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Staying active as conditions change

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As market volatility reemerges and the record economic expansion eventually winds down, investors should check their portfolios for actively managed funds.

Active management offers flexibility not allowed in less-expensive index-tracking passive funds. The latitude that active managers have for managing risk as well as for adjusting to market fluctuations and changes in the business cycle make such funds a valuable component in a balanced investment portfolio.

“Investors should revisit the importance of active management and what role it plays in their portfolio,” says Paige Radke. “There are a couple of things that make now the right time to have some active management in your portfolio.”

First, there’s volatility. Heightened volatility, including recent wild swings up and down in stock prices, can separate the overpriced stocks from the bargains, according to Kyle Tetting.

“And that’s where active managers can really shine, step in, take advantage of some of that opportunity and really build a portfolio that doesn’t just look like the index but that represents the opportunity that’s out there,” Kyle says in a Money Talk Video.

Second, the end of a business cycle also presents opportunities for active managers.

“At the start of a business cycle, the market has an all-boats-rise mentality, which causes everything to move up together,” Paige explains. But at the end is when active managers really earn their fees, ferreting out the best buys.

“At that point,” Marc Amateis says in a Money Talk Video, “certain stocks are fully valued, certain sectors are fully valued, and active management can help find those sectors and those stocks where you still have room to run.”

“They do what they do on a daily basis,” Art Rothschild said in a recent Money Talk Podcast. “They’re evaluating companies and the prospects for those companies being prosperous, regardless of what happens going forward.”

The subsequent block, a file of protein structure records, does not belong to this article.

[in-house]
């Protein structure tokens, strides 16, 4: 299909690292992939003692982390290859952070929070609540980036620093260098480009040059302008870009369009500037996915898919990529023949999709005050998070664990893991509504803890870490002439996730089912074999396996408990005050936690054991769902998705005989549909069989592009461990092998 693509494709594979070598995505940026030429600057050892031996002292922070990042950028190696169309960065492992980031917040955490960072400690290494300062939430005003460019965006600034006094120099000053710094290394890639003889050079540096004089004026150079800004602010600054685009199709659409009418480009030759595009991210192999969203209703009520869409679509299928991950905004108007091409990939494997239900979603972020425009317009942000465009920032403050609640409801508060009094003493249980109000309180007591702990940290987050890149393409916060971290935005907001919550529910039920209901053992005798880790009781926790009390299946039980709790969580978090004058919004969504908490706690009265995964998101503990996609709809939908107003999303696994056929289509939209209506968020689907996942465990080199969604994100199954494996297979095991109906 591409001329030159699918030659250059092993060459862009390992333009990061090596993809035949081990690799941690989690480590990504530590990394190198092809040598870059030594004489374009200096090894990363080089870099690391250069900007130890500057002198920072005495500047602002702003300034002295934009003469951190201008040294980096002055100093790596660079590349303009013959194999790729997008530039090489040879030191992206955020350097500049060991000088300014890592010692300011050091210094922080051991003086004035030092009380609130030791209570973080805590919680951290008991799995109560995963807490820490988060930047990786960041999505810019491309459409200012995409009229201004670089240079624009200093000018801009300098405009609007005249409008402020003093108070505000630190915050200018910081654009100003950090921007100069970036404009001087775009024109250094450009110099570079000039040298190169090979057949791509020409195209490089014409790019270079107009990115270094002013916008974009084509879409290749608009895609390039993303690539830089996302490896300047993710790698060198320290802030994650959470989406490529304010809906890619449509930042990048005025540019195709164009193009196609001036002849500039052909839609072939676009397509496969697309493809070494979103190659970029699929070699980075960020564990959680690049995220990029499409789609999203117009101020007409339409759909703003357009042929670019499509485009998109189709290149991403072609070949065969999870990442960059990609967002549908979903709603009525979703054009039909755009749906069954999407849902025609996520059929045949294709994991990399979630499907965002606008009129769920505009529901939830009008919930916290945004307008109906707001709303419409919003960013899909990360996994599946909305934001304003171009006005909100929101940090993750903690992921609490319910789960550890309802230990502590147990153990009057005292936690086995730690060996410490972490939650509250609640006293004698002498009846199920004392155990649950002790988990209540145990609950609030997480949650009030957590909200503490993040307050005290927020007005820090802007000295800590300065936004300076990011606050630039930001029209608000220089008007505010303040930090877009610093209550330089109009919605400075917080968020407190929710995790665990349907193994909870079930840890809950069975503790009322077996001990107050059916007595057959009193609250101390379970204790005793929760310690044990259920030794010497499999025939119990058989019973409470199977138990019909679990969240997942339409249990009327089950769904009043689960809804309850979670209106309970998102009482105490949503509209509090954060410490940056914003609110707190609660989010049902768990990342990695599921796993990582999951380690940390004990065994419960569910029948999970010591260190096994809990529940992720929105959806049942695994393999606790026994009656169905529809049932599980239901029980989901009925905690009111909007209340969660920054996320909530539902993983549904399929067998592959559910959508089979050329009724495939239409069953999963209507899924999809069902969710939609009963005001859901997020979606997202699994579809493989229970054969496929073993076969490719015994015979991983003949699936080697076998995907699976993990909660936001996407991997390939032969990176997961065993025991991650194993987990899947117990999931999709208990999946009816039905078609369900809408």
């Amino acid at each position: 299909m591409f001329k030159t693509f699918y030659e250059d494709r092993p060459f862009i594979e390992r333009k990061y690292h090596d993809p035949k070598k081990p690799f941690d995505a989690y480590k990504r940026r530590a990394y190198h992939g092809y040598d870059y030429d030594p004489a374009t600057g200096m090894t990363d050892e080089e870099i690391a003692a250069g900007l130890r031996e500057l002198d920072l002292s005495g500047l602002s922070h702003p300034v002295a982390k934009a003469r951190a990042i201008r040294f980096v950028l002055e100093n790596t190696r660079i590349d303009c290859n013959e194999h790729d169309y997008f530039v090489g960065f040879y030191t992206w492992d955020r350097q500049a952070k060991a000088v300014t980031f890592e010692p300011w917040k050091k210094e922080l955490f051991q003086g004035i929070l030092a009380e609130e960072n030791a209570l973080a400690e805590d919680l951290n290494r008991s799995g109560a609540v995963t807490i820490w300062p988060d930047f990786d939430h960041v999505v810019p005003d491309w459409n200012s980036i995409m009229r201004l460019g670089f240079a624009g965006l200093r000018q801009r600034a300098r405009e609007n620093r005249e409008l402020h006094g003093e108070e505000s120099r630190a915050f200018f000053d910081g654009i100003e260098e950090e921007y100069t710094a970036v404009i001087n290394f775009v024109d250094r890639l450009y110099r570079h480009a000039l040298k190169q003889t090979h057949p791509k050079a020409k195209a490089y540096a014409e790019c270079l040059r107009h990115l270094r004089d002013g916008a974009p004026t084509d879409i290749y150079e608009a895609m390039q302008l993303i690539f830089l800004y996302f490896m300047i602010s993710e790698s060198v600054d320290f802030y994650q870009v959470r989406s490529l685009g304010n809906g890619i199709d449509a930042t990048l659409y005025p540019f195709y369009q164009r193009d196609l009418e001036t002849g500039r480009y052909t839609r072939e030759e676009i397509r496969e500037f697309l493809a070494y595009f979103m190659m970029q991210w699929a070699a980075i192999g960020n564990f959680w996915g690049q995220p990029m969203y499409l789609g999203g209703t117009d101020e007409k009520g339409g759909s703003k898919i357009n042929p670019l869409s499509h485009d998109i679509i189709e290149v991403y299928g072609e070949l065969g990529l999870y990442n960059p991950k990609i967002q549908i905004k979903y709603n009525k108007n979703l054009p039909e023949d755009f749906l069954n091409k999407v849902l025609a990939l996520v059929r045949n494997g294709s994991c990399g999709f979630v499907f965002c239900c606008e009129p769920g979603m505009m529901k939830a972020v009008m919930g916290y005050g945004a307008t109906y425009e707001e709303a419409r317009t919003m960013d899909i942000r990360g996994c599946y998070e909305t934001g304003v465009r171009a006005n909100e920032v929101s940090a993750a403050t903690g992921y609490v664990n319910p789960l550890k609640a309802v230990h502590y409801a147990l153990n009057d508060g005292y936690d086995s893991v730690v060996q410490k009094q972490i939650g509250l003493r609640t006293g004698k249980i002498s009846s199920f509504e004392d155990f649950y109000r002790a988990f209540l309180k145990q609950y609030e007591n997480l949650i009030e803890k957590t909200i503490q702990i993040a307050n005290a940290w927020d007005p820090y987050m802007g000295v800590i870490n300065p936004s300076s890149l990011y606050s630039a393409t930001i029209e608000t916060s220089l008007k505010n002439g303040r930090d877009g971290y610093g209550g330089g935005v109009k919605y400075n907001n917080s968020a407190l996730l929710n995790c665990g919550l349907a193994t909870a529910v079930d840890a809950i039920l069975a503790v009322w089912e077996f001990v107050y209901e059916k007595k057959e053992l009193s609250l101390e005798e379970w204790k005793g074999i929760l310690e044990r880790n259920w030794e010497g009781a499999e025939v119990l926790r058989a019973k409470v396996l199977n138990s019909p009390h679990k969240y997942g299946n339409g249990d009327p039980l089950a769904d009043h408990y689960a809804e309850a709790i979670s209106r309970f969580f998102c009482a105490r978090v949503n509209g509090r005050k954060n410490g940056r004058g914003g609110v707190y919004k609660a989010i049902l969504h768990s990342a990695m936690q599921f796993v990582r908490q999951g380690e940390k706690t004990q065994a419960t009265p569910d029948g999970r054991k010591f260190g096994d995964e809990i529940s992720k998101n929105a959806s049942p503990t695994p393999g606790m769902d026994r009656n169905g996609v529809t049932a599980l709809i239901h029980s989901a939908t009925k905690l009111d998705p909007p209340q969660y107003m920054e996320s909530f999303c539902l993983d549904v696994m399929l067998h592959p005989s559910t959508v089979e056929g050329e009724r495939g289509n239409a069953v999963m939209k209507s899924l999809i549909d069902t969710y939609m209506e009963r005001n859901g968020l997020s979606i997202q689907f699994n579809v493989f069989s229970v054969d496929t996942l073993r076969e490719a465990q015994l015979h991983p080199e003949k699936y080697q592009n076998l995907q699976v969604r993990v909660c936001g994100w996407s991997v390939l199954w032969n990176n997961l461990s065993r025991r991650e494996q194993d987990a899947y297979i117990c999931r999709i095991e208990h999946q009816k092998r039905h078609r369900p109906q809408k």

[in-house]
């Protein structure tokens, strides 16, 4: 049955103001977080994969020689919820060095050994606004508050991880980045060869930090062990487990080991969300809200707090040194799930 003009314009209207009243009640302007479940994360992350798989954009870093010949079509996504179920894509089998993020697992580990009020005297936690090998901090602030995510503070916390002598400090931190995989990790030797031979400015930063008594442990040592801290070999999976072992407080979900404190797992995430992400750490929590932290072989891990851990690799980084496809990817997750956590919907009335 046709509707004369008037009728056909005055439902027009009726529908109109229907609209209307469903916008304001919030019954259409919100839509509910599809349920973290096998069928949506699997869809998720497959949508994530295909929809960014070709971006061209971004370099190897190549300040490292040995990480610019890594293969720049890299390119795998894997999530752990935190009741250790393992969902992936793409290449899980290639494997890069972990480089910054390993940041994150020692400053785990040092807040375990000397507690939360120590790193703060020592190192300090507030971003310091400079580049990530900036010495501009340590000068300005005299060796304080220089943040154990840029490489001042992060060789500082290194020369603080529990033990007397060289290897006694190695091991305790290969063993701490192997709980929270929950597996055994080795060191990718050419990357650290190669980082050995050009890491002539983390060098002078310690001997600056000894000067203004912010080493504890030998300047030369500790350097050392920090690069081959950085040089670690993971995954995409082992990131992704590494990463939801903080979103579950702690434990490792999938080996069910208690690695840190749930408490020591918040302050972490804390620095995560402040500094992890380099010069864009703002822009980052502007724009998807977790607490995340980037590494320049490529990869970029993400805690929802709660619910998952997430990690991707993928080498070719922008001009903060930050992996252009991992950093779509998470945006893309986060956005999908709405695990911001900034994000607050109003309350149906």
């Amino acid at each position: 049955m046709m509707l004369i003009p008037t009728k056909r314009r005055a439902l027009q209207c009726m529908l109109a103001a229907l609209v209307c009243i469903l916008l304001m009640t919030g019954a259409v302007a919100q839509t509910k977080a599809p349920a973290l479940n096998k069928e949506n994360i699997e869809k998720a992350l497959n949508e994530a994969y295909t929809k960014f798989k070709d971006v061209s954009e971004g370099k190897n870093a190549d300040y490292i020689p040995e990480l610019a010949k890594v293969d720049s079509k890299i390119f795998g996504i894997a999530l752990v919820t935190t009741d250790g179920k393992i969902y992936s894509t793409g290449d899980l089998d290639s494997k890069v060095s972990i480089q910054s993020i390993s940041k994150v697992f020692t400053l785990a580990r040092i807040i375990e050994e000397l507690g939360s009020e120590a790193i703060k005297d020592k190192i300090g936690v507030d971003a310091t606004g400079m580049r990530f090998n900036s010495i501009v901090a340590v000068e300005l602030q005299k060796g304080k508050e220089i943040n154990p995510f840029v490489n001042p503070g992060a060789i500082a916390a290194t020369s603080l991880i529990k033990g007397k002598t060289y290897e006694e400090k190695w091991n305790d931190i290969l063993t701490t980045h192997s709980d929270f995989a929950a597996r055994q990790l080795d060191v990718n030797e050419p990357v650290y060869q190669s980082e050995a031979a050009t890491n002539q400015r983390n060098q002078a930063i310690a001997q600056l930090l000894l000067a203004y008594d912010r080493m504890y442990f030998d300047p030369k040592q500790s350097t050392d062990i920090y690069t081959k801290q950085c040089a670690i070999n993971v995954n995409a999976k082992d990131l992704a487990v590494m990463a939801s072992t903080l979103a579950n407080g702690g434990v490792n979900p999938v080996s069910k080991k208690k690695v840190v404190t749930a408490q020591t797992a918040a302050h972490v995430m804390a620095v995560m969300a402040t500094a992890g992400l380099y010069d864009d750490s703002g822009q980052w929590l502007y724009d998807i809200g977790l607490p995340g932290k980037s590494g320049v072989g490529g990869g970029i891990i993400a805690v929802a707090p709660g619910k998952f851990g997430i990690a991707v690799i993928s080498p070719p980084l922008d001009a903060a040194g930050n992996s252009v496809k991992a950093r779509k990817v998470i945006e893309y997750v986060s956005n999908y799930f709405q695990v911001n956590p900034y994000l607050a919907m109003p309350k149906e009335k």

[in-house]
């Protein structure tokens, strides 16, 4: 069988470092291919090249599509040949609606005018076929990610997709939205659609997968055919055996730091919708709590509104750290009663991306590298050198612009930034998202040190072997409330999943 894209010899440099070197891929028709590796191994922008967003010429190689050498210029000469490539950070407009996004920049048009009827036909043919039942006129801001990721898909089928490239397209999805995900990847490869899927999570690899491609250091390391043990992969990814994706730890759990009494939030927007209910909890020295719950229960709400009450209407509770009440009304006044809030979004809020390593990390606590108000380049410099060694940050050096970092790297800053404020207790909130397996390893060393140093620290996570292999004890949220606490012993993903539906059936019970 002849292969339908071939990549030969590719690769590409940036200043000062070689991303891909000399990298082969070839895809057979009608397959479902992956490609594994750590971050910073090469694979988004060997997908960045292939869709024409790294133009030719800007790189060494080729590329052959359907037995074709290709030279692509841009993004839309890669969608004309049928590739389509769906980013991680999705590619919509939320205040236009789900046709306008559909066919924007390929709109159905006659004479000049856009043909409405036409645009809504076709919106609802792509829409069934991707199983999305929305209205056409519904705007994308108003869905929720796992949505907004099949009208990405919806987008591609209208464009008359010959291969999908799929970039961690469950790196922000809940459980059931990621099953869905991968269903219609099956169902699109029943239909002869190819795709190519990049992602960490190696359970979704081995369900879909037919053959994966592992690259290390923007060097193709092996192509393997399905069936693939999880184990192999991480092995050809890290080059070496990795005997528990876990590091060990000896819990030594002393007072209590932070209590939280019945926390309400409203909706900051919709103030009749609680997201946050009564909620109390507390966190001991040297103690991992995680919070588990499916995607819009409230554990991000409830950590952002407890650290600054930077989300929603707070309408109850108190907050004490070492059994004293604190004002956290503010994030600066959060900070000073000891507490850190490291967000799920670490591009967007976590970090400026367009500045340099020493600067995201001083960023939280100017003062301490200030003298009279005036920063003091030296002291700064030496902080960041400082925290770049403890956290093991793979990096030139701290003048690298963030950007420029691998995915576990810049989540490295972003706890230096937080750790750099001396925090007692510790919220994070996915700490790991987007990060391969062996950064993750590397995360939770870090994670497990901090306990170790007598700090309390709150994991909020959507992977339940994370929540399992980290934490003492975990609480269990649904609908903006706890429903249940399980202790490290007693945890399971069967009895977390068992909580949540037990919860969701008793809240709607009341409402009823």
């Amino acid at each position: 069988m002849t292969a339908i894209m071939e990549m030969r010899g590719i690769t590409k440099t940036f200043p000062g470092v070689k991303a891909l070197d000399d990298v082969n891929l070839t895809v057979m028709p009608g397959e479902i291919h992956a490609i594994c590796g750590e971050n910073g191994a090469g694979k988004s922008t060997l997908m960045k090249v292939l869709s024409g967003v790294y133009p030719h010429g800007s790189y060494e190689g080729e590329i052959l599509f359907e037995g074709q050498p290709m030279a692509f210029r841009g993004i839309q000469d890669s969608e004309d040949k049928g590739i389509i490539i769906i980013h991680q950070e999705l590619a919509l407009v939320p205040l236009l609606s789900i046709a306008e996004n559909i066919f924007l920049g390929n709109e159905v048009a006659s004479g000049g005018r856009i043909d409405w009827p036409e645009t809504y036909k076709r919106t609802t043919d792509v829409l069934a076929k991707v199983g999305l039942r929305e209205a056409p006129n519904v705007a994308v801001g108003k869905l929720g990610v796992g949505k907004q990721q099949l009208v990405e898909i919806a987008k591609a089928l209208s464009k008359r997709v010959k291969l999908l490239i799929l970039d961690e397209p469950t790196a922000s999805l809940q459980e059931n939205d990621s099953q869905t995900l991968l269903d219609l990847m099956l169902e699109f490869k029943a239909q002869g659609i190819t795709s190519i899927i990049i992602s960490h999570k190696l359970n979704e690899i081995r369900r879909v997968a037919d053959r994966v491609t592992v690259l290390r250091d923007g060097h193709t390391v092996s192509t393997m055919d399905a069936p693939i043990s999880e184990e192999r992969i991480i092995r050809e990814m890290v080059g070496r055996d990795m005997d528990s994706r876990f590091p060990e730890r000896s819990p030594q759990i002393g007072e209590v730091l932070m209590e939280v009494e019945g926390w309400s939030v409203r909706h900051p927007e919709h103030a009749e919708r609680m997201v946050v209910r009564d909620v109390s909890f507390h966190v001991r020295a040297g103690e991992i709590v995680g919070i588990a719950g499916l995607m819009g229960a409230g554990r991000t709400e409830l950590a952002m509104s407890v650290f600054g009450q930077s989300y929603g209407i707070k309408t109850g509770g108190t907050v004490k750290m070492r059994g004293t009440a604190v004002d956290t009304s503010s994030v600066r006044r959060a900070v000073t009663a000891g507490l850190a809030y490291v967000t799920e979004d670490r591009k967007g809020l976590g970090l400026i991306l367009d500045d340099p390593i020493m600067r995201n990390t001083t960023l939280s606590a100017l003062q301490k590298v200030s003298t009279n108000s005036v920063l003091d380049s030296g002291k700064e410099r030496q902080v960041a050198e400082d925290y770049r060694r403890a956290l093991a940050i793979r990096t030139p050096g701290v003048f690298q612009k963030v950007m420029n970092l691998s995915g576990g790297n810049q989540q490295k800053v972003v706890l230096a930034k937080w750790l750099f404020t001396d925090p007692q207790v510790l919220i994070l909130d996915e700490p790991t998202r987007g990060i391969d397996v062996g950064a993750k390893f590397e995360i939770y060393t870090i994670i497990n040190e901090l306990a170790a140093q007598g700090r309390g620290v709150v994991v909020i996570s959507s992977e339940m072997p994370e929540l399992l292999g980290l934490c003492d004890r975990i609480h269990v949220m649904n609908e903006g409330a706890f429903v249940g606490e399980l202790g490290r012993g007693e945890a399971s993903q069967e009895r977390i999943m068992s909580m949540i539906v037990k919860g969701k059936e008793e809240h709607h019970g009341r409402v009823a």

Also, importantly, active management is charged with controlling risk in investments.

“So many investors focus in strictly on performance. You’ve got to look at the risk you’re taking,” Marc says. “We know there are a lot of good actively managed funds out there that have shown over time that they consistently beat the indexes, even after their expenses, and they do it with lower risk.”

Kyle agrees: “It’s great to say you can beat the benchmark or you can beat the index, but active managers often can take significantly less risk than the benchmark, while still trying to achieve like-benchmark returns.”

Active management isn’t limited to the stock side of a portfolio.

“The active versus passive debate tends to focus more on stocks than bonds,” Paige says, “but active bond funds also play an important role.”

Active bond funds outperformed their passive counterparts over the past one-, three-, five- and 10-year periods through the end of 2018, she notes.

Active bond fund managers have three main tools that give them more flexibility to adjust their holdings and add to returns, Paige explains:

  1. Active bond managers can track and adjust for changes in the Federal Reserve’s target interest rate, allowing them to increase duration when interest rates are falling and to shorten duration when rates are rising.
  2. Second, active bond managers can control for holding periods and sector exposure. Most indexes simply buy bonds at issue and hold them until maturity. That means investors can plan on the interest being paid out, but the funds will be more sensitive to price movements. Active managers, on the other hand, can find advantageous entry and exit points for bonds, allowing them to buy at a discount or sell at a premium when interest rates are falling.
  3. Active bond fund managers also can control for risks from default, which becomes more important in a falling rate environment. Falling rates imply a slowing economy, raising the risk that companies won’t be able to pay back their bonds. Active managers can review and adjust their bond holdings to control the risk of default.

Edited by Joel Dresang, vice president-communications at Landaas & Company.

Learn more
When Should I …consider actively managed funds? 
When Should I …consider passive index funds?
The case for active funds amid volatility, a Money Talk Video with Kyle Tetting
A place for active management, a Money Talk Video with Marc Amateis
Sorting through investment fund managers, a Money Talk Video with Kyle Tetting
What You Need to Know About the Passive vs. Active Management Debate, from the Financial Industry Regulatory Authority
“Active vs. Passive Management” in Mutual funds, from the Financial Industry Regulatory Authority
(initially posted August 27, 2019)

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